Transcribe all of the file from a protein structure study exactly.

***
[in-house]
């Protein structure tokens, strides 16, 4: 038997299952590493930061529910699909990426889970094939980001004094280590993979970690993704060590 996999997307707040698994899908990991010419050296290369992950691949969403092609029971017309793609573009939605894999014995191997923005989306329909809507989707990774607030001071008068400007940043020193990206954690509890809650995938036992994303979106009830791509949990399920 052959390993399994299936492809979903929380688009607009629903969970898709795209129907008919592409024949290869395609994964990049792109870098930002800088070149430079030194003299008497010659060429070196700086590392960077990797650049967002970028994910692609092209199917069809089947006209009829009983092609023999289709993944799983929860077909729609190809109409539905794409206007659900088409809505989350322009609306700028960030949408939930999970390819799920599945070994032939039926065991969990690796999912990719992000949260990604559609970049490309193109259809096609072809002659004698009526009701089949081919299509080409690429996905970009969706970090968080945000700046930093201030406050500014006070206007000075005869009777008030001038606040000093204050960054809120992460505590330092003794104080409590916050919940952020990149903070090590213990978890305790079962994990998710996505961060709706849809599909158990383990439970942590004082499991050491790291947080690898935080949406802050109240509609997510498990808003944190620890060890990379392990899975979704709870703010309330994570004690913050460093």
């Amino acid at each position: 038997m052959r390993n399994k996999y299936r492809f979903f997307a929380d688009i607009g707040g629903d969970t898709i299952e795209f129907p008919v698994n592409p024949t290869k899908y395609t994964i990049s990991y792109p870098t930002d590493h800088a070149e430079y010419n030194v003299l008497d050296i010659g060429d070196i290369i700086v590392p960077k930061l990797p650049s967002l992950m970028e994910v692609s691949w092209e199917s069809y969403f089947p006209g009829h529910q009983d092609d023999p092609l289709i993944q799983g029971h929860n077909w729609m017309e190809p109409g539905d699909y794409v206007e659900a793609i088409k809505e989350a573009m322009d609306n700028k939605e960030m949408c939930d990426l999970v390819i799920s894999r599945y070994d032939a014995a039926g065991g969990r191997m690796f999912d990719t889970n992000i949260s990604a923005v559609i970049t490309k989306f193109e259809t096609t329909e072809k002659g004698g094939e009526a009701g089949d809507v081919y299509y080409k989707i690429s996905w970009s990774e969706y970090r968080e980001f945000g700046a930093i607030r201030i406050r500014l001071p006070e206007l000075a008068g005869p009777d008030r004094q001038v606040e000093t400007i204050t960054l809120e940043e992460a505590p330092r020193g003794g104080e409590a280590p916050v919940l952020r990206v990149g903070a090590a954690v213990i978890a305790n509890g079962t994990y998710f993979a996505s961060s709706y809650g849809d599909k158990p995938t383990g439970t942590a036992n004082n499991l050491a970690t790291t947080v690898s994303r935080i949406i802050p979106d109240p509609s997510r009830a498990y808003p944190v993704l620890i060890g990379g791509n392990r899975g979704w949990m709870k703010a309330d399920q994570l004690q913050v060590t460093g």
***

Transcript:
[in-house]
């Protein structure tokens, strides 16, 4: 038997299952590493930061529910699909990426889970094939980001004094280590993979970690993704060590 996999997307707040698994899908990991010419050296290369992950691949969403092609029971017309793609573009939605894999014995191997923005989306329909809507989707990774607030001071008068400007940043020193990206954690509890809650995938036992994303979106009830791509949990399920 052959390993399994299936492809979903929380688009607009629903969970898709795209129907008919592409024949290869395609994964990049792109870098930002800088070149430079030194003299008497010659060429070196700086590392960077990797650049967002970028994910692609092209199917069809089947006209009829009983092609023999289709993944799983929860077909729609190809109409539905794409206007659900088409809505989350322009609306700028960030949408939930999970390819799920599945070994032939039926065991969990690796999912990719992000949260990604559609970049490309193109259809096609072809002659004698009526009701089949081919299509080409690429996905970009969706970090968080945000700046930093201030406050500014006070206007000075005869009777008030001038606040000093204050960054809120992460505590330092003794104080409590916050919940952020990149903070090590213990978890305790079962994990998710996505961060709706849809599909158990383990439970942590004082499991050491790291947080690898935080949406802050109240509609997510498990808003944190620890060890990379392990899975979704709870703010309330994570004690913050460093």
């Amino acid at each position: 038997m052959r390993n399994k996999y299936r492809f979903f997307a929380d688009i607009g707040g629903d969970t898709i299952e795209f129907p008919v698994n592409p024949t290869k899908y395609t994964i990049s990991y792109p870098t930002d590493h800088a070149e430079y010419n030194v003299l008497d050296i010659g060429d070196i290369i700086v590392p960077k930061l990797p650049s967002l992950m970028e994910v692609s691949w092209e199917s069809y969403f089947p006209g009829h529910q009983d092609d023999p092609l289709i993944q799983g029971h929860n077909w729609m017309e190809p109409g539905d699909y794409v206007e659900a793609i088409k809505e989350a573009m322009d609306n700028k939605e960030m949408c939930d990426l999970v390819i799920s894999r599945y070994d032939a014995a039926g065991g969990r191997m690796f999912d990719t889970n992000i949260s990604a923005v559609i970049t490309k989306f193109e259809t096609t329909e072809k002659g004698g094939e009526a009701g089949d809507v081919y299509y080409k989707i690429s996905w970009s990774e969706y970090r968080e980001f945000g700046a930093i607030r201030i406050r500014l001071p006070e206007l000075a008068g005869p009777d008030r004094q001038v606040e000093t400007i204050t960054l809120e940043e992460a505590p330092r020193g003794g104080e409590a280590p916050v919940l952020r990206v990149g903070a090590a954690v213990i978890a305790n509890g079962t994990y998710f993979a996505s961060s709706y809650g849809d599909k158990p995938t383990g439970t942590a036992n004082n499991l050491a970690t790291t947080v690898s994303r935080i949406i802050p979106d109240p509609s997510r009830a498990y808003p944190v993704l620890i060890g990379g791509n392990r899975g979704w949990m709870k703010a309330d399920q994570l004690q913050v060590t460093g």